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Duration modelling of the after-hours electronic futures market


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Li, T (2012) Duration modelling of the after-hours electronic futures market. PhD thesis, University of Tasmania.

PDF (Front matter)
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PDF (Whole thesis)
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This thesis explores a class of models for modelling the time between trades,
known as trade duration, in the after-hours electronic market for U.S. equity
futures. These electronic markets have grown signi�cantly over the last 10 years
but little empirical work has been done to describe them. This is particularly
so with duration modelling. High frequency trade duration data for the S&P
500 and NASDAQ-100 modelled in this thesis are collected from the GLOBEX
electronic trading platform from the Chicago Mercantile Exchange for the period
of 2004 to 2008.
This thesis �rst �ts standard linear Autoregressive Conditional Duration (ACD)
models with Exponential, Weibull and Generalized Gamma error distributional
assumptions to the period 2004 to 2006. The Generalized Gamma distribution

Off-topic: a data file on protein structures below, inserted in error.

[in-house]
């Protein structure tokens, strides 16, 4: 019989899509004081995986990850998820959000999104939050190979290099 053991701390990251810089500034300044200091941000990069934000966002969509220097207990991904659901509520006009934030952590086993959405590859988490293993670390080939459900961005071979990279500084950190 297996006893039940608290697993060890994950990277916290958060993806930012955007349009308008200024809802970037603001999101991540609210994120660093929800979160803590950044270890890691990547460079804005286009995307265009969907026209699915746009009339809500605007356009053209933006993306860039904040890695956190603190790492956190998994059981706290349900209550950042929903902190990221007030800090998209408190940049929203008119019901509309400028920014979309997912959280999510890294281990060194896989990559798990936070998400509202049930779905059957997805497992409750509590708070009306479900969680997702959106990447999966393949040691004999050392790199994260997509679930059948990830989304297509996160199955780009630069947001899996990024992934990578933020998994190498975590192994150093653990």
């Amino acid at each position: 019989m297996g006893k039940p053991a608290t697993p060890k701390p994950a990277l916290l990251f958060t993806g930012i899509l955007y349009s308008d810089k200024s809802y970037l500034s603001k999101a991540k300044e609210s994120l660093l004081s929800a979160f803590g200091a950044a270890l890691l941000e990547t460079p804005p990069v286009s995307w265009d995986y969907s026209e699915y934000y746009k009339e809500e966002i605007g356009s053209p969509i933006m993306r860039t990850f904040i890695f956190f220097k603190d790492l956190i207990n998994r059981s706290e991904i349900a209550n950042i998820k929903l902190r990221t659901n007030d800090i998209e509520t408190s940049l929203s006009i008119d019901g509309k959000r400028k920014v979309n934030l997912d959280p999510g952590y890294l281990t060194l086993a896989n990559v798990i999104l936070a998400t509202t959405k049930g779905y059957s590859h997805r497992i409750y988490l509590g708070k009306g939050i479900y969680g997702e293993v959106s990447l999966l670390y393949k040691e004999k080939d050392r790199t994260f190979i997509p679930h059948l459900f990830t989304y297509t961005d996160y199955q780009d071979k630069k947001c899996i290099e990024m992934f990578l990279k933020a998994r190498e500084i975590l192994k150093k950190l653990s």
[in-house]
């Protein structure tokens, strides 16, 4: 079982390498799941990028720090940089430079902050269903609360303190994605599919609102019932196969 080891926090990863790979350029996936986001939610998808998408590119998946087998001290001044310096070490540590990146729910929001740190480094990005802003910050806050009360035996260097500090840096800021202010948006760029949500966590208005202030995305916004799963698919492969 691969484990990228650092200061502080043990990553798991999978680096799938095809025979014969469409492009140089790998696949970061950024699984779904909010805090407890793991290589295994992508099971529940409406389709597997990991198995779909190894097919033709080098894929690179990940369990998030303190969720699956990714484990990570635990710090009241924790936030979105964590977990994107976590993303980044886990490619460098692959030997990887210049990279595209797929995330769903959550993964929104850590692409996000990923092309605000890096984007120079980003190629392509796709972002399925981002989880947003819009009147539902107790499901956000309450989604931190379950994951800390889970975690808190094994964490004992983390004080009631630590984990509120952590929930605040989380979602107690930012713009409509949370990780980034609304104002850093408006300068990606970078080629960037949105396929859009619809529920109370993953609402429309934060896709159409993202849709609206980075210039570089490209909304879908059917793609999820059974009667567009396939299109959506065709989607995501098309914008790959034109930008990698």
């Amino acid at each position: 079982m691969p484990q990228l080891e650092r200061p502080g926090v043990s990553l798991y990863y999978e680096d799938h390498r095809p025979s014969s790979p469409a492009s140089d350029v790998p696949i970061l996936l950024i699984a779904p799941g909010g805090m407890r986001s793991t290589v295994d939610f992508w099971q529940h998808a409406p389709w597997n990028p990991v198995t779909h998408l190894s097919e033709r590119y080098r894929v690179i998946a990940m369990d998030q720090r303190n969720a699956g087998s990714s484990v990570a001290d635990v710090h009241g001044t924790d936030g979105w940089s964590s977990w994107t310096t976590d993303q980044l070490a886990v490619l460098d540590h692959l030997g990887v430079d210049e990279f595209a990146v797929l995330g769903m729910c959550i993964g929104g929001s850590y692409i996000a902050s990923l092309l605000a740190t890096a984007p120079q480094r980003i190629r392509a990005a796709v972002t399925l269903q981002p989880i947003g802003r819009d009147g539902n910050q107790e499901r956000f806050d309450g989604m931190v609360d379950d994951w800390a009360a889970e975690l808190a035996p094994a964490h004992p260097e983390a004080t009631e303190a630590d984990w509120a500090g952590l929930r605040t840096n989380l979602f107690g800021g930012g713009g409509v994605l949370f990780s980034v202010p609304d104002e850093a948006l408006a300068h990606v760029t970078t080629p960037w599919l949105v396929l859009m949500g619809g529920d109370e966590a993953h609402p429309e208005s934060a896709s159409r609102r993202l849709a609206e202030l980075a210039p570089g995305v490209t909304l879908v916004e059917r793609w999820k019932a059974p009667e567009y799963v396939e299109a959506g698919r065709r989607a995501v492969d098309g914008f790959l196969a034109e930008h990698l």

outperforms the alternatives but still provides unsatisfactory results in the form
of serially correlated residuals (volume is used as an additional mark in the model
speci�cations). In order to improve the models, nonlinear forms of ACDmodel are
estimated. In particular, the threshold and logarithmic forms are implemented.
Although the results improve with these more �exible forms, there remains con-
tinued evidence of nonlinearity in the results.
As a consequence, and taking into consideration the fact that the sample pe-
riod of this thesis is much longer than the 3 month samples typically examined
in the existing ACD literature, the thesis then examines the S&P 500 data for
potential structural changes. Structural breaks are detected using a range of con-
ditional Lagrange Multiplier tests associated with Andrews (1993) and Andrews
and Ploberger (1994). FittingWeibull ACD models to the segmented sub-periods
identi�ed with the structural break tests signi�cantly improves the model esti-
mation results.
Finally, this thesis examines the evidence for structural breaks in ACD models
in the global �nancial crisis period using S&P 500 data from 2006 to 2008. The
most signi�cant structural change is found to occur in July, 2007, which is consis-
tent with the onset of the crisis. Many of the structural change points detected
in the data can be aligned with economic events during the crisis period, and
sub-period estimations reveal the impact of the crisis on the electronic futures

Item Type: Thesis (PhD)
Keywords: Duration, afterhours, high-frequency data, intraday, electronic futures
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Date Deposited: 17 Aug 2012 04:46
Last Modified: 15 Sep 2017 01:06
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